The other major player in the fin market, Futures fins, feature a single, long plug with a truss base along the entire length of the box making it very strong and durable. These fin boxes have one set screw towards the front of the fin, making them quick and easy to install. These finboxes are known to be a bit more durable than FCS boxes, but may cost more to remove in the event they get damaged OTHER...
There are some other types of fin boxes around the world that are less commonly used, such as: O’fishl, LokBox, Star System, etc.. These fin boxes are no longer commonly built into boards, and if you happen to find a board with them installed - good luck finding replacement fins! Some other surfboard manufacturers choose to make their own fin box system as well, such as Libtech surfboards. These fin boxes sometimes compatible with more common fins - i.e. FCS in the case of Libtech.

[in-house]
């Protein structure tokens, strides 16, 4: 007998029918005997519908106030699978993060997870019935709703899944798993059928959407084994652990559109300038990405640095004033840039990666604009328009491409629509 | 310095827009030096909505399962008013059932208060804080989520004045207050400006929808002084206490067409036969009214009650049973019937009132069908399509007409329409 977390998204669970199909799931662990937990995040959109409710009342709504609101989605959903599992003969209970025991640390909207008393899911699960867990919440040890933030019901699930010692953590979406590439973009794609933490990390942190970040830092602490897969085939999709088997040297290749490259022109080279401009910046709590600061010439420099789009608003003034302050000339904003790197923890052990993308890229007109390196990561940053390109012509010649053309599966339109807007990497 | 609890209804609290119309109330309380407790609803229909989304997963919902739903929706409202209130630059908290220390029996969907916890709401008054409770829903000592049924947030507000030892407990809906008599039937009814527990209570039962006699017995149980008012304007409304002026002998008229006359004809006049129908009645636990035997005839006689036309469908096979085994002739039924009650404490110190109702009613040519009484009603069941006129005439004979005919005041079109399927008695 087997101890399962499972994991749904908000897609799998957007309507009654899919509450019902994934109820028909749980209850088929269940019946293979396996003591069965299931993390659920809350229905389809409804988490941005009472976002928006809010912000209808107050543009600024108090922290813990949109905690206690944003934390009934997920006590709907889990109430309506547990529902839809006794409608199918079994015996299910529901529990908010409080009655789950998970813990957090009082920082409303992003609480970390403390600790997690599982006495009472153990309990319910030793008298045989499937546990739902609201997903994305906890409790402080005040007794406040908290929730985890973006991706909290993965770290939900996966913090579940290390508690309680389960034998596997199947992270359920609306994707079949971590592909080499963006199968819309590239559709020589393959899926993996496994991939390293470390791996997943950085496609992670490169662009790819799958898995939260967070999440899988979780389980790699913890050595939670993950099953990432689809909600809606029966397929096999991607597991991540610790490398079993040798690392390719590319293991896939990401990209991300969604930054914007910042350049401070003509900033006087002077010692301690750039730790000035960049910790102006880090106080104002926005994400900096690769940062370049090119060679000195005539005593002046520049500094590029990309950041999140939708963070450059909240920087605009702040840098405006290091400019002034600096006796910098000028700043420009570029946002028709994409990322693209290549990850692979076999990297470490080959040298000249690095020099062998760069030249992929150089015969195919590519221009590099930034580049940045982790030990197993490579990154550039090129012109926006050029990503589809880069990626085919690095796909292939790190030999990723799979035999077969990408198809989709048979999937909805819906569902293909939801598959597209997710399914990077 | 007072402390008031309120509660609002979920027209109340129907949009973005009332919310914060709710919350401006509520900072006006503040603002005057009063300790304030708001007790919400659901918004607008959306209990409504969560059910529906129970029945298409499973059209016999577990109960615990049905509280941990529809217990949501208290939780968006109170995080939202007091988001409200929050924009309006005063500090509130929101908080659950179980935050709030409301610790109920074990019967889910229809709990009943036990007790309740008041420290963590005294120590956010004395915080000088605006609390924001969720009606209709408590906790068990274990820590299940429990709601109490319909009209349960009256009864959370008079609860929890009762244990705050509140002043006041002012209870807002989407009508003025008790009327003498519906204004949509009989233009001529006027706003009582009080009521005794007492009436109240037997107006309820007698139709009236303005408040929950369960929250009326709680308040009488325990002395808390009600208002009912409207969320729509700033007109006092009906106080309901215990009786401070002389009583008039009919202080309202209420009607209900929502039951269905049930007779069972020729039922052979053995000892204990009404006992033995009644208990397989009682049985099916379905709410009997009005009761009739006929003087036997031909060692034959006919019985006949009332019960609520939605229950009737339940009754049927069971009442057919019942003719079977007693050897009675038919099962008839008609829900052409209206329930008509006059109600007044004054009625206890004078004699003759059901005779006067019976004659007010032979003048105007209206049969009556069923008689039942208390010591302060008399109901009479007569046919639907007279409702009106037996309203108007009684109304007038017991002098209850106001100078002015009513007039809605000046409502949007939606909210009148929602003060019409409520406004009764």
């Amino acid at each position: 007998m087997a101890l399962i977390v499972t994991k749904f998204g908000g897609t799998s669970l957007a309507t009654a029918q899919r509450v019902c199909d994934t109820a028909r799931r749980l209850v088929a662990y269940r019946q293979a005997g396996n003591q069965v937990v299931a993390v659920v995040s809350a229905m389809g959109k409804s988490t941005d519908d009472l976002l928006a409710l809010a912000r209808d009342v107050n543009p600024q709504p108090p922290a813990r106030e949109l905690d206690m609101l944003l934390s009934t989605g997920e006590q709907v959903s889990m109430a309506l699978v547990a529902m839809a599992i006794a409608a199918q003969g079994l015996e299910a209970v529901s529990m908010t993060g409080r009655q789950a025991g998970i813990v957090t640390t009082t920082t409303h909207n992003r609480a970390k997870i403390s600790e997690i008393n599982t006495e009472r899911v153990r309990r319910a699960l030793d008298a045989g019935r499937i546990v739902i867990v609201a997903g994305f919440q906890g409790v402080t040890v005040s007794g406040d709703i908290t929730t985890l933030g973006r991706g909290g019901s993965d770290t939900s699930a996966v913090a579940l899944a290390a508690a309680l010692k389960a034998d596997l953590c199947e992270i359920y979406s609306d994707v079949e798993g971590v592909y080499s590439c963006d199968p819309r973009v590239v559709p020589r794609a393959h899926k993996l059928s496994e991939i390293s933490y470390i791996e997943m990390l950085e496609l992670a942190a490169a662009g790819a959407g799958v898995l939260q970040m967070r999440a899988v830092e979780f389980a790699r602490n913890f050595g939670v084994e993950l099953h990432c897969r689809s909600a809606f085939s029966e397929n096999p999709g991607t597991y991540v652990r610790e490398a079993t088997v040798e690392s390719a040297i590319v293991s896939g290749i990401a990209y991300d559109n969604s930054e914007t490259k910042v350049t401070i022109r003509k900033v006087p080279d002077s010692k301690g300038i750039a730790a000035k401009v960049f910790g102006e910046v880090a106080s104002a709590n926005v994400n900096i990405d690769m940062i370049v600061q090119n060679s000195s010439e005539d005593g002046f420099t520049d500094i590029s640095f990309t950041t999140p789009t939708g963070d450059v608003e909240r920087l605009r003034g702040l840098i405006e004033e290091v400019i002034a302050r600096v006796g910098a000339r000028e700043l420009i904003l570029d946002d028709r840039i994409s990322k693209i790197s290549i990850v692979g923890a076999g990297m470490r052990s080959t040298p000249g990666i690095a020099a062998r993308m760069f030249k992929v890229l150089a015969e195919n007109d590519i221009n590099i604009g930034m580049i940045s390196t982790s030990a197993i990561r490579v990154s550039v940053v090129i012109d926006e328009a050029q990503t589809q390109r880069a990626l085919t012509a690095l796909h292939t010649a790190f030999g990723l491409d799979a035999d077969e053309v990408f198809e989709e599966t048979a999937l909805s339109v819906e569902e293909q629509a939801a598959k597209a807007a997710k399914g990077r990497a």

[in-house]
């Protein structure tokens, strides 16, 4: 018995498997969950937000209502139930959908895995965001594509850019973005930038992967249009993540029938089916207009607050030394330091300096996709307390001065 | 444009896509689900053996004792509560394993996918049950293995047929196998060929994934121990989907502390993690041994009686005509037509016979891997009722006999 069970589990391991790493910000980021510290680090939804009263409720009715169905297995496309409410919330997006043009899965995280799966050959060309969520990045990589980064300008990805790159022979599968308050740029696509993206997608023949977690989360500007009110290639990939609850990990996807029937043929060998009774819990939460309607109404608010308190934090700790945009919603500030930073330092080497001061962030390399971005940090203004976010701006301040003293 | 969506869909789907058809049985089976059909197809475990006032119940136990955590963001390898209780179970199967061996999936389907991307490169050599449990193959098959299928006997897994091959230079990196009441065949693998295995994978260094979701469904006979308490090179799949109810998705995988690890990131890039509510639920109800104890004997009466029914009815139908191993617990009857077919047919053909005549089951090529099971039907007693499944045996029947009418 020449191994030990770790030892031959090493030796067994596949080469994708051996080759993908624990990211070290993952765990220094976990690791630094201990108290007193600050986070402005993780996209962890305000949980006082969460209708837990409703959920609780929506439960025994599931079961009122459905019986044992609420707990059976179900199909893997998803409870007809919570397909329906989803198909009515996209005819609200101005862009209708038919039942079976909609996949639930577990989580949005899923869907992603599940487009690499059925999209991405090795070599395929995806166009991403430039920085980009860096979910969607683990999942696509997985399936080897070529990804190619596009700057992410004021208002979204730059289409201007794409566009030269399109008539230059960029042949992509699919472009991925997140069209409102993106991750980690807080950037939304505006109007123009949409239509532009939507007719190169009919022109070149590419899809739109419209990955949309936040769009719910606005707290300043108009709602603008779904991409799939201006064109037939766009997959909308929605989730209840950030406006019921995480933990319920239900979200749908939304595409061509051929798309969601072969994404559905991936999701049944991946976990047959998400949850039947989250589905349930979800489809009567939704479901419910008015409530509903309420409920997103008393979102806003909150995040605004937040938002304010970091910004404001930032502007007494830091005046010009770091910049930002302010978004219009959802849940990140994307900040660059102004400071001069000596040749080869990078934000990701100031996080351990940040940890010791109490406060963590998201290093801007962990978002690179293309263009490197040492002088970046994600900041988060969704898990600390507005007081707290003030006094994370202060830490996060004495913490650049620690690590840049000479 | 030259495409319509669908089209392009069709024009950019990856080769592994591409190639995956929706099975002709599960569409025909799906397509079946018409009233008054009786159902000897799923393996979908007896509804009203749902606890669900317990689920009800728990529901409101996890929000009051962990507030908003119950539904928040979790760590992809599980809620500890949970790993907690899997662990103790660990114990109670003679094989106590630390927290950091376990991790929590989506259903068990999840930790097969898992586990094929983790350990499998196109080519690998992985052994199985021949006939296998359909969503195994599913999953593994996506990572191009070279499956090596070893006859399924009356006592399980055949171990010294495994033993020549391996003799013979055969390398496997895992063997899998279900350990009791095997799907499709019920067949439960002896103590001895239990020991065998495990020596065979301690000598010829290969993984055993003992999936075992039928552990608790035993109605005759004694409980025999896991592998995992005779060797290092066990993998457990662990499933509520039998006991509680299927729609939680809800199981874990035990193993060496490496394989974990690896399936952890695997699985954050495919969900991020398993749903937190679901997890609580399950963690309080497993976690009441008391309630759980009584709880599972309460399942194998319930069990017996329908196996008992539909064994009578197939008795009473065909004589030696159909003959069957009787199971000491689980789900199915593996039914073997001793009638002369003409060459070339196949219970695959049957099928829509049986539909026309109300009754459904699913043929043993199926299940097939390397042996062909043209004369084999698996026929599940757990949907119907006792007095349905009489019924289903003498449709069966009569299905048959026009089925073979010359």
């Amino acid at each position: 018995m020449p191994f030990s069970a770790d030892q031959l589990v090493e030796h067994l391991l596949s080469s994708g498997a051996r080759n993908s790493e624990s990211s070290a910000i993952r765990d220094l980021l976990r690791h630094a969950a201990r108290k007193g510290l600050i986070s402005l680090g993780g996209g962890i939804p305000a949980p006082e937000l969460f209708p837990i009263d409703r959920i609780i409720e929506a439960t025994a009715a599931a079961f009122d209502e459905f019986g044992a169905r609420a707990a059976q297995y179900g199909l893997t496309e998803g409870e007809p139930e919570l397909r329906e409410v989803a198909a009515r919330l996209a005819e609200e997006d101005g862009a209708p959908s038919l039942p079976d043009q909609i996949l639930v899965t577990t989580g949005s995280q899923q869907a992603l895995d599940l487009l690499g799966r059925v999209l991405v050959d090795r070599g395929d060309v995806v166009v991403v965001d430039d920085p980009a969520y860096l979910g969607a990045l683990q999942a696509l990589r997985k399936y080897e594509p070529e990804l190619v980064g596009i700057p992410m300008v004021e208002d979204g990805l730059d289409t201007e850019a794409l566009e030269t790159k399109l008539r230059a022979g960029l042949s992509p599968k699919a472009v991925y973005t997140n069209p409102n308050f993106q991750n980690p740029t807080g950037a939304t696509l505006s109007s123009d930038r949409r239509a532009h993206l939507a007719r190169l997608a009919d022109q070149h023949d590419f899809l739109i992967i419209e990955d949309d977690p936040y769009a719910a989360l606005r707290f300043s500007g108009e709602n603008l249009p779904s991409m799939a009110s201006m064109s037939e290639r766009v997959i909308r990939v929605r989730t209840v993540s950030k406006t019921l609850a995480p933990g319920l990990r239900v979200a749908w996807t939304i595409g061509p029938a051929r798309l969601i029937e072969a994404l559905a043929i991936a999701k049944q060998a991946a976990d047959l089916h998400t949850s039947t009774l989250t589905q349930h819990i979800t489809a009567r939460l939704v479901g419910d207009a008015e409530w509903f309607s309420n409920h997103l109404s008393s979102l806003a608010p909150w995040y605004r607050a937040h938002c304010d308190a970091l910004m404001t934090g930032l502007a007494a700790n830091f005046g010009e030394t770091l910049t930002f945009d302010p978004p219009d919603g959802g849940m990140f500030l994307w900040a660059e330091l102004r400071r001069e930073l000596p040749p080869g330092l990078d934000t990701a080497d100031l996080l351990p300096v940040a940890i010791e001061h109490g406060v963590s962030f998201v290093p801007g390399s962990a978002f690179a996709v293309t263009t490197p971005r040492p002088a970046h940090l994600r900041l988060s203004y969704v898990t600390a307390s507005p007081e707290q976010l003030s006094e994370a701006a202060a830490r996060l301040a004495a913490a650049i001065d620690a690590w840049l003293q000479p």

Surfboards come in a variety of different fin setups depending on the shape of the board. If you flip the board upside down, you can count the number of fin boxes to determine your configuration, ranging from 1-5 fins. Below are the most common types of fin setups.
A single fin is most common in longboards, but can also be found in retro shortboards or mid lengths. Maneuverability is limited with a single fin, mainly designed for speed, stability, and point-and-shoot surfing.
Also known as keel fins, a twin fin configuration is often found in small wave boards such as a retro fish. Twin fins are designed to be a bit more playful and maneuverable than a single fin, especially in small and weak waves. In comparison to a thruster or quad set-up, a twin fin setup will feel much quicker, and turns will be more drawn out and have more flow.
Also known as a tri fin setup, this is the most common fin configuration in most boards today. Developed by Simon Anderson in 1980, the thruster setup offers ultimate versatility in all types of waves, and has been the standard for high performance surfing for the past 30 years. Allowing for vertical surfing and progressive maneuvers, the thruster fin setup paved the way for aerial surfing.